2

I am using polyglossia to write a mixed language document. The main language is Arabic, although my files are named with english script. My latex document includes a picture:

\includegraphics[height=4.4in]{images/lectureoverview1.pdf}

Notice that the filename itself is not in Arabic script.
When I switch to draft mode using \documentclass[12pt,oneside,draft]{report} polyglossia now issues an error because the file name itself images/lectureoverview1.pdf is not in Arabic script. But What's the best way round this, since I really need Draft mode?

MWE is as follows, with the key change in the first line, whether draft mode or not.

\documentclass[12pt,oneside,draft]{report}
\usepackage{polyglossia}
\setmainlanguage{arabic}
\setotherlanguage{english}
\newfontfamily\arabicfont[Script=Arabic, Scale=1.70]{Scheherazade}
\newfontfamily\englishfont[Script=Latin]{Linux Libertine O}
\begin{document}
\includegraphics[height=4.4in]{images/lectureoverview1.pdf}
\end{document}
2

The error is due to not having defined a monospaced font for Arabic, so the default one (Latin Modern Mono) is chosen; since it doesn't support the Arabic script, the message

! Package polyglossia Error: The current roman font does not contain the Arabic script!
(polyglossia)                Please define \arabicfont with \newfontfamily.

is issued. It's a well known problem with Polyglossia that such a message refers to \arabicfont and not to \arabicfonttt (the same happens for the sans serif case). See polyglossia and minted - The current roman font does not contain the Hebrew script!

The problem is solved by defining \arabicfonttt:

\documentclass[
  draft
]{report}
\usepackage{polyglossia}
\setmainlanguage{arabic}
\setotherlanguage{english}
\newfontfamily\arabicfont[Script=Arabic, Scale=1.70]{Scheherazade}
\newfontfamily\englishfont[Script=Latin]{Linux Libertine O}

\newfontfamily\arabicfonttt{Latin Modern Mono} % maybe one that supports Arabic
% or define \setmonofont to one that supports arabic
% \setmonofont{...}

\begin{document}
\includegraphics[height=4.4in]{duck}
\end{document}

Here I use again Latin Modern Mono; of course this won't do if you need Arabic in monospaced text.

  • Extra explanation helpful. – Tim Sep 13 '15 at 14:06
2

I think it should be enough to use \textenglish but \ttfamily used to set the filename seems to want to switch back, so this just locally disables it, setting the filename in Roman.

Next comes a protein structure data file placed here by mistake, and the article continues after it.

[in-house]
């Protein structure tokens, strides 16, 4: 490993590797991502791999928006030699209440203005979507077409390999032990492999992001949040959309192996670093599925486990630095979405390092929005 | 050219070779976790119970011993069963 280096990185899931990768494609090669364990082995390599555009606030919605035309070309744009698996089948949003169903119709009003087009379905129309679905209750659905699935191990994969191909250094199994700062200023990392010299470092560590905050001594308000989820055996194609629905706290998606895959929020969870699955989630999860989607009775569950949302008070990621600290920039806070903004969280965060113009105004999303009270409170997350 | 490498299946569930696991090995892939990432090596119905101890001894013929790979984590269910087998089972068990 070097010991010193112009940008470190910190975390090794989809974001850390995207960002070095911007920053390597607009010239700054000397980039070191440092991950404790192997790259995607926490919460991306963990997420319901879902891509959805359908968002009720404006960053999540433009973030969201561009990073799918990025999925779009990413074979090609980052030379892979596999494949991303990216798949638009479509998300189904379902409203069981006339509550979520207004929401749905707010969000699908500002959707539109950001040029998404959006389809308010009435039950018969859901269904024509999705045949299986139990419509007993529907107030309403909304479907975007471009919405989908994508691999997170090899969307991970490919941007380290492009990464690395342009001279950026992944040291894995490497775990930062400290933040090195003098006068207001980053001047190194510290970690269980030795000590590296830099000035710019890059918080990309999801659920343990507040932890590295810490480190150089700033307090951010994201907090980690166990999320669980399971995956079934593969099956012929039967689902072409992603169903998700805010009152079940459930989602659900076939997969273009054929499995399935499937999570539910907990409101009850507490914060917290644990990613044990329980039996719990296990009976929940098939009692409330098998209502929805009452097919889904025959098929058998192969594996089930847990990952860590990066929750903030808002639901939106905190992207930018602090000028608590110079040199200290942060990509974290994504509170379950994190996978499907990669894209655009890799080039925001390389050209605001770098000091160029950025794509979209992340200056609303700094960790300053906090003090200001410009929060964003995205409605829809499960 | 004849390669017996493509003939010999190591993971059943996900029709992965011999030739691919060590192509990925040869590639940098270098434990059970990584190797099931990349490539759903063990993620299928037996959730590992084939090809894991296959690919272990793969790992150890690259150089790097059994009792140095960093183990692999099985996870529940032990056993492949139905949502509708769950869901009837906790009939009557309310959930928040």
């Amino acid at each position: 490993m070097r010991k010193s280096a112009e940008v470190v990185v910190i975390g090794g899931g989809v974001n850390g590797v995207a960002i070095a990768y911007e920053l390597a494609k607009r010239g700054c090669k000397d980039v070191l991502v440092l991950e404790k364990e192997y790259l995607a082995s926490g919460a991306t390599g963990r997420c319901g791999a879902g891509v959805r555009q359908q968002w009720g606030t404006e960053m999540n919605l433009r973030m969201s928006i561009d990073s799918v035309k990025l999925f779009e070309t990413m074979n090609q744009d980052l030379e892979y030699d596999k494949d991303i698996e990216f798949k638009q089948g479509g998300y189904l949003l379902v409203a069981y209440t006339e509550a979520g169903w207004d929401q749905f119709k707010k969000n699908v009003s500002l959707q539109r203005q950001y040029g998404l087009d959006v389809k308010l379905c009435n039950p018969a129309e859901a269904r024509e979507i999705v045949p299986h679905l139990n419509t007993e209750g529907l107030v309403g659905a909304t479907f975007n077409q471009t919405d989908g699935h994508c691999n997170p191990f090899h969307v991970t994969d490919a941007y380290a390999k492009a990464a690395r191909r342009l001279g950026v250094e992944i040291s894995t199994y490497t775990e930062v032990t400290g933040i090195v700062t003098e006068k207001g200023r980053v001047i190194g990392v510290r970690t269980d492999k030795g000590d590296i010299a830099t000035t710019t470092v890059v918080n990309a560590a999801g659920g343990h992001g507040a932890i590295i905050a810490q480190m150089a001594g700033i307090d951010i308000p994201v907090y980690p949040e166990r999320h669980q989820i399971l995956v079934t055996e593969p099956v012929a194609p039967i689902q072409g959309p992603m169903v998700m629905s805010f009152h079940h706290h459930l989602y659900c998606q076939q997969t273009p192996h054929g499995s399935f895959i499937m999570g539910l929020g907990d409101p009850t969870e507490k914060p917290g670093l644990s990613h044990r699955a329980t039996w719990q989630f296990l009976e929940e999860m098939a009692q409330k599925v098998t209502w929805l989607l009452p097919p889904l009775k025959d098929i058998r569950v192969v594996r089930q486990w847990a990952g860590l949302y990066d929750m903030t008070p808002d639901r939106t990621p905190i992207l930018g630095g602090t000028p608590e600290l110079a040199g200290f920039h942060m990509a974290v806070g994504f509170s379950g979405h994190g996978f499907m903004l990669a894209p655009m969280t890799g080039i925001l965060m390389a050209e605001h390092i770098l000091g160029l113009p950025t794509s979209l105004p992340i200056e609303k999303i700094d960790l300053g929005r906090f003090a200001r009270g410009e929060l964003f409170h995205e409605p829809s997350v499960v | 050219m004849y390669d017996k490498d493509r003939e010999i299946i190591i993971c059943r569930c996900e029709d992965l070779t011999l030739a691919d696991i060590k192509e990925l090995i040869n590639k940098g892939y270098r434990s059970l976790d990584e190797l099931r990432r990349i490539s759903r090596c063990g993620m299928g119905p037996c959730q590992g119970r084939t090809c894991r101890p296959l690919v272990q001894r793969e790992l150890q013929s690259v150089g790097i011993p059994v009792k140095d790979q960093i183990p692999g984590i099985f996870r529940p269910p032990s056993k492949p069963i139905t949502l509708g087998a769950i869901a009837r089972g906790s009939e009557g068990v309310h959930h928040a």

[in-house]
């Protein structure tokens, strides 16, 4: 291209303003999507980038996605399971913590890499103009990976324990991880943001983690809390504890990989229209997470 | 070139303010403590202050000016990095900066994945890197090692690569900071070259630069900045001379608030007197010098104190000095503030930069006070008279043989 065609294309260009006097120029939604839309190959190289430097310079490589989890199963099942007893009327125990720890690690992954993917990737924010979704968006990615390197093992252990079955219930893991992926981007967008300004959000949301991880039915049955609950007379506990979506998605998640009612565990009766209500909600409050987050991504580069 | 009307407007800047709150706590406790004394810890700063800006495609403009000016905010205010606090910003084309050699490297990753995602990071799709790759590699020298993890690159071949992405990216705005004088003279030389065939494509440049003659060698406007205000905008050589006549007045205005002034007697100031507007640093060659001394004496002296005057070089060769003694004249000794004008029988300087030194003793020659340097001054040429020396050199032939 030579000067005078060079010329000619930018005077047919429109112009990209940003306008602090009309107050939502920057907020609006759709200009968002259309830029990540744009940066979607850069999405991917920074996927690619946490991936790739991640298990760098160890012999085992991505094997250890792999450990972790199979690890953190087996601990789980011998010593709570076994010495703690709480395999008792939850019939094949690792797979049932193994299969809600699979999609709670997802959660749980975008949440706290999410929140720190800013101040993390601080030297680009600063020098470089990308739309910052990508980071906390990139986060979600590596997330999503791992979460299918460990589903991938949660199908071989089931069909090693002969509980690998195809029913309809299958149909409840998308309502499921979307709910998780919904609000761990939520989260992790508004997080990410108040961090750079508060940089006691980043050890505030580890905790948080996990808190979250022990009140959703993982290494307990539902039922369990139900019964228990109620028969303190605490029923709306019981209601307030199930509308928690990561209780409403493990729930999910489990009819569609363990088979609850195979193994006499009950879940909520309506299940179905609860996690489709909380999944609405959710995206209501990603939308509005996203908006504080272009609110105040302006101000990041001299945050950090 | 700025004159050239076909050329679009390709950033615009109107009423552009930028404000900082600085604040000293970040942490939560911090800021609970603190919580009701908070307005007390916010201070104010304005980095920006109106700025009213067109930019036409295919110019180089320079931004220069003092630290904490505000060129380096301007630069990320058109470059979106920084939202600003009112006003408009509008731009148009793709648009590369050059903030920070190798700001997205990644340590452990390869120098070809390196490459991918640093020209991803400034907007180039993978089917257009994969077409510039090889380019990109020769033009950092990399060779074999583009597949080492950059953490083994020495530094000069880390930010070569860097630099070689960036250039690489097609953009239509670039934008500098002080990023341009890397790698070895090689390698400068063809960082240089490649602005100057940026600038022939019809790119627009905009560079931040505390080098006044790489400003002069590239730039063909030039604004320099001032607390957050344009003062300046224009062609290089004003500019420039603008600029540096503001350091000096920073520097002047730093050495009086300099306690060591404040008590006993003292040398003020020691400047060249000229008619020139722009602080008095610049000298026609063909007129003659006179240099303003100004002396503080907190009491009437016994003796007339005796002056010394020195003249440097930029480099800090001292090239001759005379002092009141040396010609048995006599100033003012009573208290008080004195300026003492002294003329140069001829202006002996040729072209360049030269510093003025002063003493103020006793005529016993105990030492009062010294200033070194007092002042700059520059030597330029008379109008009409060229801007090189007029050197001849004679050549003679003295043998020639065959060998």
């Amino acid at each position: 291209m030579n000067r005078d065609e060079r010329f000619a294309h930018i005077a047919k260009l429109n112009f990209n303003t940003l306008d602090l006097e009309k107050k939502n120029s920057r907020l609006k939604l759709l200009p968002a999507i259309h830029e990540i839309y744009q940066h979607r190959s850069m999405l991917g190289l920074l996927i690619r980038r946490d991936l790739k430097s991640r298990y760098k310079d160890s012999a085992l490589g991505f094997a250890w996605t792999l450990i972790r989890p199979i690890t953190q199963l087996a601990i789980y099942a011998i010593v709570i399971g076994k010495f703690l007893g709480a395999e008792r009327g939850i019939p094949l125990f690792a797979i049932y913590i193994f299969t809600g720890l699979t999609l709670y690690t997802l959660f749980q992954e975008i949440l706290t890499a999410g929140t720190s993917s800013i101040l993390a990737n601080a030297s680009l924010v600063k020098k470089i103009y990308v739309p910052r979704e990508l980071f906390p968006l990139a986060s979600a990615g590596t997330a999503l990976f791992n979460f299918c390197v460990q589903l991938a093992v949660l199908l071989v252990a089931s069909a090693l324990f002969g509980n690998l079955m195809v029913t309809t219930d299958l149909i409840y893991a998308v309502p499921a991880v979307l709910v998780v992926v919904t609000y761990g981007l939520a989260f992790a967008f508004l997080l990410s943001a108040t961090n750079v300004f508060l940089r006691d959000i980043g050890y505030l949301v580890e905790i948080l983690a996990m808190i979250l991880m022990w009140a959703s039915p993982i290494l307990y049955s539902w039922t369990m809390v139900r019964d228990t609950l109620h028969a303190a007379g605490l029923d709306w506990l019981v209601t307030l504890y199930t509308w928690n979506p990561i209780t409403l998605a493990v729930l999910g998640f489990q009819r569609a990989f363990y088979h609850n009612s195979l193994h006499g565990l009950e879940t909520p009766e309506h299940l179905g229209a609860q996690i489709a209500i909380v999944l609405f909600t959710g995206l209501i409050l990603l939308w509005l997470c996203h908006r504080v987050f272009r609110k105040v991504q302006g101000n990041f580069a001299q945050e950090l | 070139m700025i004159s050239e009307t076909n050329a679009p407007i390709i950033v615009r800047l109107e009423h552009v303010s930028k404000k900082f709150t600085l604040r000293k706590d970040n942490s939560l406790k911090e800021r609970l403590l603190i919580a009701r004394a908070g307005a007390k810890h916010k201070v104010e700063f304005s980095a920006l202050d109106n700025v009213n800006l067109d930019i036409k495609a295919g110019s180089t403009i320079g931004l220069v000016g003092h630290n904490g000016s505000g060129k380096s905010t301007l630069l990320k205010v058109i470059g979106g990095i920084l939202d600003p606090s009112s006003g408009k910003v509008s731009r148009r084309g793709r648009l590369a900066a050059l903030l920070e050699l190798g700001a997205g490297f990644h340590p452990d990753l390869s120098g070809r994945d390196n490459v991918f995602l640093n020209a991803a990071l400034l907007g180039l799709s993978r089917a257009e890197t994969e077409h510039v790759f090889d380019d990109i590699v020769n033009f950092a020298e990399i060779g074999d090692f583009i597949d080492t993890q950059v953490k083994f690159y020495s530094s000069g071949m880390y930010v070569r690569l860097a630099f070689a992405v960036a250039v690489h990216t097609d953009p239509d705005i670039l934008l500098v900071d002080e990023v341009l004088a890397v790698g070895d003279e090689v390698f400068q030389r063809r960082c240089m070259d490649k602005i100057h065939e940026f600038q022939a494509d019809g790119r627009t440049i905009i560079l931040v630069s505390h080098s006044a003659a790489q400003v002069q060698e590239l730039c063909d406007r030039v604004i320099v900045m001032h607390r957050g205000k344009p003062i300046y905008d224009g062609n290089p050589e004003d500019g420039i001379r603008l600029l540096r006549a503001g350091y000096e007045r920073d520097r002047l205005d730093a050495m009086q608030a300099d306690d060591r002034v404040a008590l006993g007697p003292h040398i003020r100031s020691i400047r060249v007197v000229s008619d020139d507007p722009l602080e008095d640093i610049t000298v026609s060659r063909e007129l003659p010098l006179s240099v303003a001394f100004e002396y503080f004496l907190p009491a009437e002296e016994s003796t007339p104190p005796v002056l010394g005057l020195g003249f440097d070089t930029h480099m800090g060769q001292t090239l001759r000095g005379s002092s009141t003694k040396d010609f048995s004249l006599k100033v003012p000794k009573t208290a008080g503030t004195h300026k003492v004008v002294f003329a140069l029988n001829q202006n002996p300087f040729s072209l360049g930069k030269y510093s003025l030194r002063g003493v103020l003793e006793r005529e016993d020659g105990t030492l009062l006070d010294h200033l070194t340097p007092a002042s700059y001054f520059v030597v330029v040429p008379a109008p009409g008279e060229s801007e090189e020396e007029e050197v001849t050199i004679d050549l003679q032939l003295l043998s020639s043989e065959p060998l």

\documentclass[12pt,oneside,draft]{report}
\usepackage{polyglossia}
\setmainlanguage{arabic}
\setotherlanguage{english}
\newfontfamily\arabicfont[Script=Arabic, Scale=1.70]{Scheherazade}
\newfontfamily\englishfont[Script=Latin]{Linux Libertine O}
\begin{document}

\textenglish{%
\def\ttfamily\relax
\includegraphics[height=4.4in]{example-image}}

\end{document}
  • This is more complicated than the answer below, and requires more changes – Tim Sep 13 '15 at 14:07
2

You can define yourself a key to switch the ttfont (I have no idea why graphicx expects \\ at the end):

\documentclass[12pt,oneside,draft]{report}
\usepackage{polyglossia}
\setmainlanguage{arabic}
\setotherlanguage{english}
\newfontfamily\arabicfont[Script=Arabic, Scale=1.70]{Scheherazade}
\newfontfamily\englishfont[Script=Latin]{Linux Libertine O}
\makeatletter
\define@key{Gin}{ttenglish}[]{\let\ttfamily\ttfamilylatin\\}
\makeatother
\begin{document}


\includegraphics[height=4.4in,ttenglish]{example-image}
\end{document}

You could also set \ttfamily to some font which has the script:

\documentclass[12pt,oneside,draft]{report}
\usepackage{polyglossia}
\setmainlanguage{arabic}
\setotherlanguage{english}
\newfontfamily\arabicfont[Script=Arabic, Scale=1.70]{Scheherazade}
\newfontfamily\englishfont[Script=Latin]{Linux Libertine O}

\newfontfamily\ttfamily[Script=Arabic, Scale=1.70]{DejaVu Sans Mono}% 
\begin{document}


\includegraphics[height=4.4in]{example-image}

\end{document}

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